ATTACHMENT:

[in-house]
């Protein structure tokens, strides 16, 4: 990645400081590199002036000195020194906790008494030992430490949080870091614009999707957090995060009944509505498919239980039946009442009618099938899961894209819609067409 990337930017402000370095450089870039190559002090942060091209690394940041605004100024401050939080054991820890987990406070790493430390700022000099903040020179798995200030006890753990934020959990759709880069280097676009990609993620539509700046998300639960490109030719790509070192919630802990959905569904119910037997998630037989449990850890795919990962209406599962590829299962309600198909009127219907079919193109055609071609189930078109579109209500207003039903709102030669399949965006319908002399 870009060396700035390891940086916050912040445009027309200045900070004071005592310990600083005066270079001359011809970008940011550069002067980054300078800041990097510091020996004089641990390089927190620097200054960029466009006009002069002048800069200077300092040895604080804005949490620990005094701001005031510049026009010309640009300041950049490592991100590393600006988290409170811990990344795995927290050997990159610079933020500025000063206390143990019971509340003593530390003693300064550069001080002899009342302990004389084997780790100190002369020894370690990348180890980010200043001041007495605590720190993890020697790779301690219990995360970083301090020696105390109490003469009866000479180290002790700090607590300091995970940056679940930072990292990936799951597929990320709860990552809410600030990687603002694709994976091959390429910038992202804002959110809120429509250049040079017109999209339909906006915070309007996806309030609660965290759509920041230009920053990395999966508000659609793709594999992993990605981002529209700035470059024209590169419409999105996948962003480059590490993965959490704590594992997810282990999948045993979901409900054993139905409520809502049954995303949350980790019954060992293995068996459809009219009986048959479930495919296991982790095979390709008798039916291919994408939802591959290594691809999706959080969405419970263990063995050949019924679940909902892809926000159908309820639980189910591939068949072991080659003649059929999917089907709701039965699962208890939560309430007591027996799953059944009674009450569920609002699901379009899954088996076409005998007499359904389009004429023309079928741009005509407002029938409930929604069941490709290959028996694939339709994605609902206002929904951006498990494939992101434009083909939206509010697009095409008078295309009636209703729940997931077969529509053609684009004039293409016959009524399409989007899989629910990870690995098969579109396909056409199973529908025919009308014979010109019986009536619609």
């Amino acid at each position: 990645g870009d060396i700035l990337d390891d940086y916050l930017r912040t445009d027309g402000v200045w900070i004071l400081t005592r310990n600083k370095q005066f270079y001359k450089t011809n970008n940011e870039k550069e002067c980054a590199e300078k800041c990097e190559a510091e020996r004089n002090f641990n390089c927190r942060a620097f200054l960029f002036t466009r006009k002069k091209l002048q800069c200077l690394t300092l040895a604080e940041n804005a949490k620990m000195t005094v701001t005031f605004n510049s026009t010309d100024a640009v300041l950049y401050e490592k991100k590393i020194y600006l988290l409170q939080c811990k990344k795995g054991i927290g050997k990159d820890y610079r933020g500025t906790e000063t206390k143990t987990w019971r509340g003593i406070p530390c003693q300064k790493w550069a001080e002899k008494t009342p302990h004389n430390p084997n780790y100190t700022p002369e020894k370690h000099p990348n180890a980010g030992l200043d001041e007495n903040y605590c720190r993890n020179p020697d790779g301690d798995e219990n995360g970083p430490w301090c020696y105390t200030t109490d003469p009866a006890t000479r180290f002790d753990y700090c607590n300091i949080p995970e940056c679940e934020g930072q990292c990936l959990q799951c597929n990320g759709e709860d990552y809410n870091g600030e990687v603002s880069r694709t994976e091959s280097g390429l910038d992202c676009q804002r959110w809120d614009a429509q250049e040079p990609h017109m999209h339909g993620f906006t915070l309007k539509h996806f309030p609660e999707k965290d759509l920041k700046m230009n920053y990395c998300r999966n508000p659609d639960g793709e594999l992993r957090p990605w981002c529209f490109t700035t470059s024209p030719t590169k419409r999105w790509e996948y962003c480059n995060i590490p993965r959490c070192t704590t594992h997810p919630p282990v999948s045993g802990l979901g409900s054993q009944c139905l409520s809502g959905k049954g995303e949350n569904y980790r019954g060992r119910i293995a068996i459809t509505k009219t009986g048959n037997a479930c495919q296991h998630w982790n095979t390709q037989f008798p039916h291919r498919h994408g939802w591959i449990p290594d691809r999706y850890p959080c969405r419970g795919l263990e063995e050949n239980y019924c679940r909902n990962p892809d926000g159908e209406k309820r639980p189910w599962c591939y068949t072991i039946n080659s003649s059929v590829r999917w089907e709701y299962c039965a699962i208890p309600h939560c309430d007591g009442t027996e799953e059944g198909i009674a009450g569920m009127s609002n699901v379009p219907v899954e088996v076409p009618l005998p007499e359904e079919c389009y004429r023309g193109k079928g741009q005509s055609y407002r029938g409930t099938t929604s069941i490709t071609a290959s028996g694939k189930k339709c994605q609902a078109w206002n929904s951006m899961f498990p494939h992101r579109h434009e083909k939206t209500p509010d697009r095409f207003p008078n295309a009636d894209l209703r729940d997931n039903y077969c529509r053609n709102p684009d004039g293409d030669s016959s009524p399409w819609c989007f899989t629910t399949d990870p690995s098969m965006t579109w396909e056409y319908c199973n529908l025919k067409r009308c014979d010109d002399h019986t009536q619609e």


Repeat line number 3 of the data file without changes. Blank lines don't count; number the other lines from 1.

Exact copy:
């Amino acid at each position: 990645g870009d060396i700035l990337d390891d940086y916050l930017r912040t445009d027309g402000v200045w900070i004071l400081t005592r310990n600083k370095q005066f270079y001359k450089t011809n970008n940011e870039k550069e002067c980054a590199e300078k800041c990097e190559a510091e020996r004089n002090f641990n390089c927190r942060a620097f200054l960029f002036t466009r006009k002069k091209l002048q800069c200077l690394t300092l040895a604080e940041n804005a949490k620990m000195t005094v701001t005031f605004n510049s026009t010309d100024a640009v300041l950049y401050e490592k991100k590393i020194y600006l988290l409170q939080c811990k990344k795995g054991i927290g050997k990159d820890y610079r933020g500025t906790e000063t206390k143990t987990w019971r509340g003593i406070p530390c003693q300064k790493w550069a001080e002899k008494t009342p302990h004389n430390p084997n780790y100190t700022p002369e020894k370690h000099p990348n180890a980010g030992l200043d001041e007495n903040y605590c720190r993890n020179p020697d790779g301690d798995e219990n995360g970083p430490w301090c020696y105390t200030t109490d003469p009866a006890t000479r180290f002790d753990y700090c607590n300091i949080p995970e940056c679940e934020g930072q990292c990936l959990q799951c597929n990320g759709e709860d990552y809410n870091g600030e990687v603002s880069r694709t994976e091959s280097g390429l910038d992202c676009q804002r959110w809120d614009a429509q250049e040079p990609h017109m999209h339909g993620f906006t915070l309007k539509h996806f309030p609660e999707k965290d759509l920041k700046m230009n920053y990395c998300r999966n508000p659609d639960g793709e594999l992993r957090p990605w981002c529209f490109t700035t470059s024209p030719t590169k419409r999105w790509e996948y962003c480059n995060i590490p993965r959490c070192t704590t594992h997810p919630p282990v999948s045993g802990l979901g409900s054993q009944c139905l409520s809502g959905k049954g995303e949350n569904y980790r019954g060992r119910i293995a068996i459809t509505k009219t009986g048959n037997a479930c495919q296991h998630w982790n095979t390709q037989f008798p039916h291919r498919h994408g939802w591959i449990p290594d691809r999706y850890p959080c969405r419970g795919l263990e063995e050949n239980y019924c679940r909902n990962p892809d926000g159908e209406k309820r639980p189910w599962c591939y068949t072991i039946n080659s003649s059929v590829r999917w089907e709701y299962c039965a699962i208890p309600h939560c309430d007591g009442t027996e799953e059944g198909i009674a009450g569920m009127s609002n699901v379009p219907v899954e088996v076409p009618l005998p007499e359904e079919c389009y004429r023309g193109k079928g741009q005509s055609y407002r029938g409930t099938t929604s069941i490709t071609a290959s028996g694939k189930k339709c994605q609902a078109w206002n929904s951006m899961f498990p494939h992101r579109h434009e083909k939206t209500p509010d697009r095409f207003p008078n295309a009636d894209l209703r729940d997931n039903y077969c529509r053609n709102p684009d004039g293409d030669s016959s009524p399409w819609c989007f899989t629910t399949d990870p690995s098969m965006t579109w396909e056409y319908c199973n529908l025919k067409r009308c014979d010109d002399h019986t009536q619609e």